Jeffrey A. Cole is a Latin American historian. His interest in the region was kindled at the University of Connecticut, where he completed a B.A. and M.A. in history, including a semester at the Universidad de las Américas in Puebla, México. At the doctoral level, Jeff focused on civil-military relations in Argentina and Chile, the archaeology of the Americas, modern Chinese history, and - primarily -- colonial South American history. He won a Fulbright grant to complete his dissertation research in Perú, Bolivia, and Argentina. Upon receipt of his Ph.D. from the University of Massachusetts, he taught at Tulane, SUNY, Cornell, the University of Massachusetts, and Smith College. Jeff also served as Associate Director of the UMass exchange program with Argentina from 1985 to 1991, during which time he taught at the Universidad de Buenos Aires as a Fulbright Senior Lecturer. His last full-time job was as Director of International Programs at Virginia Commonwealth University, Richmond, Virginia. For the last twenty years, Jeff has served as an expert for Smithsonian Journeys (more than sixty tours in all) and as a lecturer on other academic excursions to Latin America.

Mar 7 - 22, 2020 Departure
Francisco Dallmeier

Francisco Dallmeier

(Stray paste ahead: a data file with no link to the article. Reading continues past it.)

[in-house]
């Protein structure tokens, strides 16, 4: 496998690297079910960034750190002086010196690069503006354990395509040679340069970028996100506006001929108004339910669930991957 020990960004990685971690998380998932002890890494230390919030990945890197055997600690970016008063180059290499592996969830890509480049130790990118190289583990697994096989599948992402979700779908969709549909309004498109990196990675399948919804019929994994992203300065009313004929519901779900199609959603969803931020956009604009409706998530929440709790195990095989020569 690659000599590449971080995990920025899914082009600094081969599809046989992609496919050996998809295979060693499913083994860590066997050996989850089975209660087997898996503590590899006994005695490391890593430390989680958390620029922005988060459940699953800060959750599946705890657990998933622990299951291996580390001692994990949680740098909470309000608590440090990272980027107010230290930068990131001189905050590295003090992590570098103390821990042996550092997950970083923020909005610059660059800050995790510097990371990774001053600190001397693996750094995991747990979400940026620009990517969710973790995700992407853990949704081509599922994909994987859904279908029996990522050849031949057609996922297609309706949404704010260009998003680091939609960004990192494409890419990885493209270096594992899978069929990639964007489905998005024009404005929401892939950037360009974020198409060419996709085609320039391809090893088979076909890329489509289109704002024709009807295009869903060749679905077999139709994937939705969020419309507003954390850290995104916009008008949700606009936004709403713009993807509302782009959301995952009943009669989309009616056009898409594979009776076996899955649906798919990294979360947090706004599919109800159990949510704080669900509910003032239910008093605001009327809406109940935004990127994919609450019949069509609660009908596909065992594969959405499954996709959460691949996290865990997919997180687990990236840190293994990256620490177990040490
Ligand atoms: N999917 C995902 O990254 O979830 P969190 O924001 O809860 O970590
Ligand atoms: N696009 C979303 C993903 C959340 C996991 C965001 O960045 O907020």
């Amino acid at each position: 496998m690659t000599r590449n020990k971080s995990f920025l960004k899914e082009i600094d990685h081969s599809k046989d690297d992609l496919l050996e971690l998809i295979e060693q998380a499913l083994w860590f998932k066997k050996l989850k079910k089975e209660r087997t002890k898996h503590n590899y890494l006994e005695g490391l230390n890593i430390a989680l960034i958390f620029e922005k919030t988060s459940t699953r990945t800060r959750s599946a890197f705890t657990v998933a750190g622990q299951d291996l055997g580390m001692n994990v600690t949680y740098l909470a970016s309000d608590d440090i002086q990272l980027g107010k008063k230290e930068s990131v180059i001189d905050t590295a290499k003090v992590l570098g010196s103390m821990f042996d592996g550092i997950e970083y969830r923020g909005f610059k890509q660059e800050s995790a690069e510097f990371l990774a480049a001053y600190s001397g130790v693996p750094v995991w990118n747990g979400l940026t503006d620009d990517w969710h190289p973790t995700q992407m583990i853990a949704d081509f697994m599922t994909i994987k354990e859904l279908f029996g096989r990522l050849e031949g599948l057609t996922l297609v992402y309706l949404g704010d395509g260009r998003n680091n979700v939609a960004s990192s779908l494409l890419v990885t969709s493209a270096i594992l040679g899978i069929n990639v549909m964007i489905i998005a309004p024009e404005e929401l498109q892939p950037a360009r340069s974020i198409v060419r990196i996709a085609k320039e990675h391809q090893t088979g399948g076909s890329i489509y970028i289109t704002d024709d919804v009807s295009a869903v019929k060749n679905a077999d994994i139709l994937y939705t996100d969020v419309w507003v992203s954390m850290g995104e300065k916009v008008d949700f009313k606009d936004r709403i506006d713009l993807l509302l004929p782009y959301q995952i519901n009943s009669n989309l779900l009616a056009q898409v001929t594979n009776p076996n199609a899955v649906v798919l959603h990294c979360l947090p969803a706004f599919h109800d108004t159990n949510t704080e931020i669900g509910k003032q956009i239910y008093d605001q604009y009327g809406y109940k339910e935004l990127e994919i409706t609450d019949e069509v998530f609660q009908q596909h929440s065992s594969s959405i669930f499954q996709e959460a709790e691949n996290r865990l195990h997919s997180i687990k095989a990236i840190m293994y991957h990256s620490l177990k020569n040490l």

Francisco is a senior conservation biologist and the Director of the Smithsonian Center for Conservation and Sustainability. He is passionate for natural history, multi-cultural experiences, art, architecture and photography.  He has traveled and worked professionally in nearly 100 countries from the Alaskan tundra to the tropical rainforests of the Amazon, Central Africa and Southeast Asia. His research and conservation programs have included critical and endangered species and ecosystems, forest vital signs monitoring programs, climate change, impact mitigation of large development projects, and design and implementation of sustainable mega-infrastructure projects.  He has numerous scientific and technical publications.  Francisco has extensive experience developing partnerships among academia, NGOs, and the private and public sectors to deliver conservation solutions to complex sustainable development challenges worldwide.  He is a certified coach and advisor to corporate leadership and provides technical expertise and policy advice on projects on the ground. Francisco received his undergraduate degree in Biology at the Central University of Venezuela, in his birth country, and his Master and PhD in Wildlife Biology from Colorado State University.  He also completed the Executive Leadership Program with the Federal Executive Institute and the Smithsonian Leadership Development Program.  In addition, he is an adjunct professor at George Mason University in conservation and sustainability.